Potential Blindspots In Leading Remote Teams

benfoulkes
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- 7 min read

For many organisations, it’s been more than six months now working remotely. The team Zoom quizzes are a distant memory and recently it’s been difficult to keep the virtual coffee chats going, if they ever started in the first place. It’s just not the same as bumping into a colleague and having a spontaneous conversation right?

True. Working remotely is different. It presents a whole range of new challenges, from maintaining boundaries between work and other life priorities, to team collaboration, innovation and isolation. Clearly how you lead others has to adapt to this situation too.

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Take the way you communicate for example. In the office being visibly present, checking in with people, being warm and friendly in the corridor, grabbing a coffee or having lunch with your team helps you pick up on the gossip and signals to understand how projects are going, where tensions might lie and therefore where you might head off problems before they might arise.

In a remote environment, all these natural interactions are taken away from you. 9am daily stand ups instead of being a fun check in with the team feel like a chore, and it’s not clear to your remote teammates why they need to be online at a certain time right in the middle of the school run when they can give the same update by email or a recorded video anyway.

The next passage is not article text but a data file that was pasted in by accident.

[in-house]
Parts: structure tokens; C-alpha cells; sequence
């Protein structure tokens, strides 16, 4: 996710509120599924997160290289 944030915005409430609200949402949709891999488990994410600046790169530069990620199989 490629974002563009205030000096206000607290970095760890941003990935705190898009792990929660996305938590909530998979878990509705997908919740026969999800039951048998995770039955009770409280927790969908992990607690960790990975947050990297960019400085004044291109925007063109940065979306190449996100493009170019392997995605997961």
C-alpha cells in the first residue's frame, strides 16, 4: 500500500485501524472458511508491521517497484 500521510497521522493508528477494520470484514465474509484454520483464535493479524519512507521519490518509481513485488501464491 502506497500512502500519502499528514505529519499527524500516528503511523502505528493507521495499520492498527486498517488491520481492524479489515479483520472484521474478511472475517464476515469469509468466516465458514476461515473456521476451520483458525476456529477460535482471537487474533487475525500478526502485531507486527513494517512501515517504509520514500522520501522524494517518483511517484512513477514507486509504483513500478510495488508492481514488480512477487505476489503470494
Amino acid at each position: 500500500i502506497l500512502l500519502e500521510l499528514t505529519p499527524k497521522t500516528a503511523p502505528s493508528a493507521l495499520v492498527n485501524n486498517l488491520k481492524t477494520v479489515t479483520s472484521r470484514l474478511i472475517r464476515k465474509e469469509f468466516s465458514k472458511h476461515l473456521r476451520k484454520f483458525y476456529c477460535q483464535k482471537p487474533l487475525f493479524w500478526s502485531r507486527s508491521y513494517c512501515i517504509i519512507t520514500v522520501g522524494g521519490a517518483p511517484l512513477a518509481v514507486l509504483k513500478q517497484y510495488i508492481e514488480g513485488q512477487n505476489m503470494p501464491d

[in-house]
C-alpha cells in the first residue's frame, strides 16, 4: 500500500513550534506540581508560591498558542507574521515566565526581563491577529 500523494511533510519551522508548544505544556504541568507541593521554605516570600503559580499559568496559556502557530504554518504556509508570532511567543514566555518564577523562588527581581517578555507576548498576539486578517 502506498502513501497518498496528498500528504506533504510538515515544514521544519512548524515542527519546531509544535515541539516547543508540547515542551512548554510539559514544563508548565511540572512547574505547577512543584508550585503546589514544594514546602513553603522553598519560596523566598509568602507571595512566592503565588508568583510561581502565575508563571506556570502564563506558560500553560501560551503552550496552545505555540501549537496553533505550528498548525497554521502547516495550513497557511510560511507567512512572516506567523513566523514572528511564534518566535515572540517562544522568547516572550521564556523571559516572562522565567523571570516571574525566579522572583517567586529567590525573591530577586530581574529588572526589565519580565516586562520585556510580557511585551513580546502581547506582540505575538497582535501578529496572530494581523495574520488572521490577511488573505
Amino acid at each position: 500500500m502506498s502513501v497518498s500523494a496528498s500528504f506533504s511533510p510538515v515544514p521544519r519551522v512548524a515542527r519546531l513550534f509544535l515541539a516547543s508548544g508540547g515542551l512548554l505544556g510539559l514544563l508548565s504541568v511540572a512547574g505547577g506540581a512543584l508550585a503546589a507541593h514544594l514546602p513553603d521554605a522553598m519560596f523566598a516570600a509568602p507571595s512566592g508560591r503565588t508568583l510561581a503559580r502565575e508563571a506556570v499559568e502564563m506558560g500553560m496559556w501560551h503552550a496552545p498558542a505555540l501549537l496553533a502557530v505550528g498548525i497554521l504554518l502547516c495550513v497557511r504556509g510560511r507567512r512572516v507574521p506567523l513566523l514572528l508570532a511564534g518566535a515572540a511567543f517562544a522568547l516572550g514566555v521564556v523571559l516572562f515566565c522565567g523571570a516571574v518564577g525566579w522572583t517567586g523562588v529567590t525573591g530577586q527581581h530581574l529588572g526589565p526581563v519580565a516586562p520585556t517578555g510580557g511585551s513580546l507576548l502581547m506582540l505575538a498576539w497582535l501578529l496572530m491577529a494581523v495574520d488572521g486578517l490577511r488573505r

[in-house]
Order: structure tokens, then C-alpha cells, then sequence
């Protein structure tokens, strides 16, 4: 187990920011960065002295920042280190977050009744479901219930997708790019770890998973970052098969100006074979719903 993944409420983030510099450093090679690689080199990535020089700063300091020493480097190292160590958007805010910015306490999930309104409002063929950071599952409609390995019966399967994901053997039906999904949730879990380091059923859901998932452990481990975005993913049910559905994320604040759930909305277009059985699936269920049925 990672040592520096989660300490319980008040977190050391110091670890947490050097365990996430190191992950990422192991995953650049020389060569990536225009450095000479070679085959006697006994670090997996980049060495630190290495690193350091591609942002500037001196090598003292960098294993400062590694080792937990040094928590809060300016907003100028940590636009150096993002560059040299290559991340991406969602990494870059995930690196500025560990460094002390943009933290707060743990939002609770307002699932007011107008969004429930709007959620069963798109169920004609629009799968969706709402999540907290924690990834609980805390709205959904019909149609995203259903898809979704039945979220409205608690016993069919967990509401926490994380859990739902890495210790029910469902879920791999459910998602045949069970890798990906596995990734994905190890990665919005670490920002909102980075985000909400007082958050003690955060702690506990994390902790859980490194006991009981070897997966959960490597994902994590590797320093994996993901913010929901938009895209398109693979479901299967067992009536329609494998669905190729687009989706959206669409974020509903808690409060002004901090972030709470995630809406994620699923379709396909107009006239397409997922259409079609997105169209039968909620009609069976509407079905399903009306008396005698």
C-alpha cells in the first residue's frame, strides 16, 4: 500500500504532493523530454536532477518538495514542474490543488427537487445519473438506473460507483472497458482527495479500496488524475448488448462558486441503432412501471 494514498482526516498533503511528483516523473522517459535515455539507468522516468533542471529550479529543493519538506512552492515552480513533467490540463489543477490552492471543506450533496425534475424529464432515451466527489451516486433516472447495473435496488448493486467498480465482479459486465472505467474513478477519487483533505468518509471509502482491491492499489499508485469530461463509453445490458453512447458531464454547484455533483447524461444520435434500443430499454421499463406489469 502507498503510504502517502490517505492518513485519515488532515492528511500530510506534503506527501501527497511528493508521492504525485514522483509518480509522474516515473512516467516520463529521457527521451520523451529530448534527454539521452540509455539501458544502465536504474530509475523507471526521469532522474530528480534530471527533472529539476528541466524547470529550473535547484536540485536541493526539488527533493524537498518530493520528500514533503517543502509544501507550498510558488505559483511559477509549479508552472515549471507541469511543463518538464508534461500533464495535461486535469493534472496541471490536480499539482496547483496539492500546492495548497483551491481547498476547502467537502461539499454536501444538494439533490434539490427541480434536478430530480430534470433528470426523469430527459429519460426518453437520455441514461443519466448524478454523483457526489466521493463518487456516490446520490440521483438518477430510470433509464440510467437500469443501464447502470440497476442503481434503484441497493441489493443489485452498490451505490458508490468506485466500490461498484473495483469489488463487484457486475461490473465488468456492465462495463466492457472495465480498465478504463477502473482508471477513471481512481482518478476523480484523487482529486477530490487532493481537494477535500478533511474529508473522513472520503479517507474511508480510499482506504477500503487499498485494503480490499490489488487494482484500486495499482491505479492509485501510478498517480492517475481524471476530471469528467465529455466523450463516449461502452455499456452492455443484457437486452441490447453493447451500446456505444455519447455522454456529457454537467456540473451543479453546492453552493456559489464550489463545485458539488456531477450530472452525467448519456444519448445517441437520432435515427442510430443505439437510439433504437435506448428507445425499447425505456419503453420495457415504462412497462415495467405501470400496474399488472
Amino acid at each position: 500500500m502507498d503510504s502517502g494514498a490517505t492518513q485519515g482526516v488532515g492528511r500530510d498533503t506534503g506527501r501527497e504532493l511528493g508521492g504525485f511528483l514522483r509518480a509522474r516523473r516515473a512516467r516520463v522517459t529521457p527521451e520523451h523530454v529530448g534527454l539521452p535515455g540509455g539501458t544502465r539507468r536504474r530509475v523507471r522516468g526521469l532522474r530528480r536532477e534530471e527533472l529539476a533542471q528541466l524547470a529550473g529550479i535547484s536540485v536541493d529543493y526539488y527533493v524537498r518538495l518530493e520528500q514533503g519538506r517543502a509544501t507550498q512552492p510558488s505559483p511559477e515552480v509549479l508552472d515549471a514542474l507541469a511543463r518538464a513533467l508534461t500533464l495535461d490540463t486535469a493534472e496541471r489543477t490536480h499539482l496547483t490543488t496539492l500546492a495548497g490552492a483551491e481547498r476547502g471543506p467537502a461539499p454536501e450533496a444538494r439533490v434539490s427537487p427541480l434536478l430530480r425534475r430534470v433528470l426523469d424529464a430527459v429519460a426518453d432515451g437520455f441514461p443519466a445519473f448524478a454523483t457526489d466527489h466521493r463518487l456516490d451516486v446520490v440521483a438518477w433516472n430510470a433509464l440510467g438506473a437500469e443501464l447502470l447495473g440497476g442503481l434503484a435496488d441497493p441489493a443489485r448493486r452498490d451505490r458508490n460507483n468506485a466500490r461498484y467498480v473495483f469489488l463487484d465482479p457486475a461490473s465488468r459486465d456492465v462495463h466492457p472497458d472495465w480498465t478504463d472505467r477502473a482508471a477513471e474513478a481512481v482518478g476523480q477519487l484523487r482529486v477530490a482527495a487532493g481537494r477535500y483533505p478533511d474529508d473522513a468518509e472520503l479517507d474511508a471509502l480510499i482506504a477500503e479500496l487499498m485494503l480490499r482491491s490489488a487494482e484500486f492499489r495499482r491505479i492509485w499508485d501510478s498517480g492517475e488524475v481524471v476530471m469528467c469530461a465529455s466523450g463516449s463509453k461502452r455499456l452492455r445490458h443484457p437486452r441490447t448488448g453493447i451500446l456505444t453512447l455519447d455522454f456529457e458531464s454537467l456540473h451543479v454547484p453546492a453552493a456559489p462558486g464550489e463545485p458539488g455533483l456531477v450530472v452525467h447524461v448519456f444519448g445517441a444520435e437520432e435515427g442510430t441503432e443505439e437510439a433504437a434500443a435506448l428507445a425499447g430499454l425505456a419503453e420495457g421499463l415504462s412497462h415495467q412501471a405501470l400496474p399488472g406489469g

As a leader, the tone of your voice in an email is likely to be interpreted more negatively than it was intended, and conflicts are likely to arise more quickly. Without the ability to explain things in simple and concise language confusion reigns. Fewer people come to you with questions or challenges early, when you can solve them, perhaps because they think you’re too busy or because they haven’t had a reply to an email in a while.

Understanding your strengths and blindspots

Being an effective remote leader requires understanding your strengths and blindspots in relation to all these small details - your tone of voice, how often you communicate, the simplicity of your language, your approachability, how available you seem and how well you listen.

These aspects of communication make up just one area out of 14 domains which we’ve found featuring strongly in the thinking of effective remote leaders at Hoxby.

Hoxby is an organisation of nearly 1,000 associates which has been operating remotely for the past 6 years, and for a while we have been wondering what is actually critical when it comes to being an effective remote leader?

In any area of expertise, the top performers have a more detailed and nuanced understanding of the things they pay attention to, something psychologists call an ‘expert schema’.

In golf for example, a complete newbie might come up to the tee and take a wild swing, whereas an experienced pro might consider the wind, the firmness of the ground, the length of the grass and the positioning of the pin on the green, and therefore take a much more considered approach to which club to use and where they are aiming to hit the ball.

It’s the same in wine tasting. Experts have a detailed understanding of concepts like primary and secondary aromas, taste and texture structures, and can then link this with detailed knowledge of the growing, fermentation and pressing process to understand where these tasting notes and flavours come from.

Connecting, Trusting, Combining and Delivering

So to try and understand this expert schema for remote leadership, we employed a psychological technique to ‘map’ the knowledge of effective remote leaders at Hoxby, and from an initial list of some 200 constructs, grouped this into 14 domains which can be thought of in four themes - Connecting, Trusting, Combining and Delivering.